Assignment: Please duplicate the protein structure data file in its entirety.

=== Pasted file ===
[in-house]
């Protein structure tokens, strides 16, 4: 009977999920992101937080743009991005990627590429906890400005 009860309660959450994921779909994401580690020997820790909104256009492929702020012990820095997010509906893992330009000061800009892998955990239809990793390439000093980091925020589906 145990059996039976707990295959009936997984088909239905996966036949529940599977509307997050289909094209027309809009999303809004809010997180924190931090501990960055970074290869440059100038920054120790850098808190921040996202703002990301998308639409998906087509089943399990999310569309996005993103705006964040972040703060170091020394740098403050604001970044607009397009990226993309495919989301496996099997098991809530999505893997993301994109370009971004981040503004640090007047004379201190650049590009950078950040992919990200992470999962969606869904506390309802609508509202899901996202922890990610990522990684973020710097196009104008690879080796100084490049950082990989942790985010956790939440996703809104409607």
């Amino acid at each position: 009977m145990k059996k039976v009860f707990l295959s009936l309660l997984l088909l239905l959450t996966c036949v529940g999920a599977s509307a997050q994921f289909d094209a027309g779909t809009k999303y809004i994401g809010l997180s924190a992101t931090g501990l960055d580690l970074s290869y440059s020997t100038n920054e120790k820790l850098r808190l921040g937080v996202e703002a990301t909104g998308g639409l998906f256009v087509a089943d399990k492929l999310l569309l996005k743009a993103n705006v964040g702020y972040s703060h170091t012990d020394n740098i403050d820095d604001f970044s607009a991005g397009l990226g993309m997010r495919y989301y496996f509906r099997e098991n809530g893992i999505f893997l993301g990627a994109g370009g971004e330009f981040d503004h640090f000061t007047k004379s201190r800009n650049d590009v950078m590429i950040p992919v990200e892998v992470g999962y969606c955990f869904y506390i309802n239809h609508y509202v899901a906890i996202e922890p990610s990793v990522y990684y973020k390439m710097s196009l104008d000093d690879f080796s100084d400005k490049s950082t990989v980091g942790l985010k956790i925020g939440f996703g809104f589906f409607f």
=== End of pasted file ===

[in-house]
């Protein structure tokens, strides 16, 4: 009977999920992101937080743009991005990627590429906890400005 009860309660959450994921779909994401580690020997820790909104256009492929702020012990820095997010509906893992330009000061800009892998955990239809990793390439000093980091925020589906 145990059996039976707990295959009936997984088909239905996966036949529940599977509307997050289909094209027309809009999303809004809010997180924190931090501990960055970074290869440059100038920054120790850098808190921040996202703002990301998308639409998906087509089943399990999310569309996005993103705006964040972040703060170091020394740098403050604001970044607009397009990226993309495919989301496996099997098991809530999505893997993301994109370009971004981040503004640090007047004379201190650049590009950078950040992919990200992470999962969606869904506390309802609508509202899901996202922890990610990522990684973020710097196009104008690879080796100084490049950082990989942790985010956790939440996703809104409607």
């Amino acid at each position: 009977m145990k059996k039976v009860f707990l295959s009936l309660l997984l088909l239905l959450t996966c036949v529940g999920a599977s509307a997050q994921f289909d094209a027309g779909t809009k999303y809004i994401g809010l997180s924190a992101t931090g501990l960055d580690l970074s290869y440059s020997t100038n920054e120790k820790l850098r808190l921040g937080v996202e703002a990301t909104g998308g639409l998906f256009v087509a089943d399990k492929l999310l569309l996005k743009a993103n705006v964040g702020y972040s703060h170091t012990d020394n740098i403050d820095d604001f970044s607009a991005g397009l990226g993309m997010r495919y989301y496996f509906r099997e098991n809530g893992i999505f893997l993301g990627a994109g370009g971004e330009f981040d503004h640090f000061t007047k004379s201190r800009n650049d590009v950078m590429i950040p992919v990200e892998v992470g999962y969606c955990f869904y506390i309802n239809h609508y509202v899901a906890i996202e922890p990610s990793v990522y990684y973020k390439m710097s196009l104008d000093d690879f080796s100084d400005k490049s950082t990989v980091g942790l985010k956790i925020g939440f996703g809104f589906f409607f």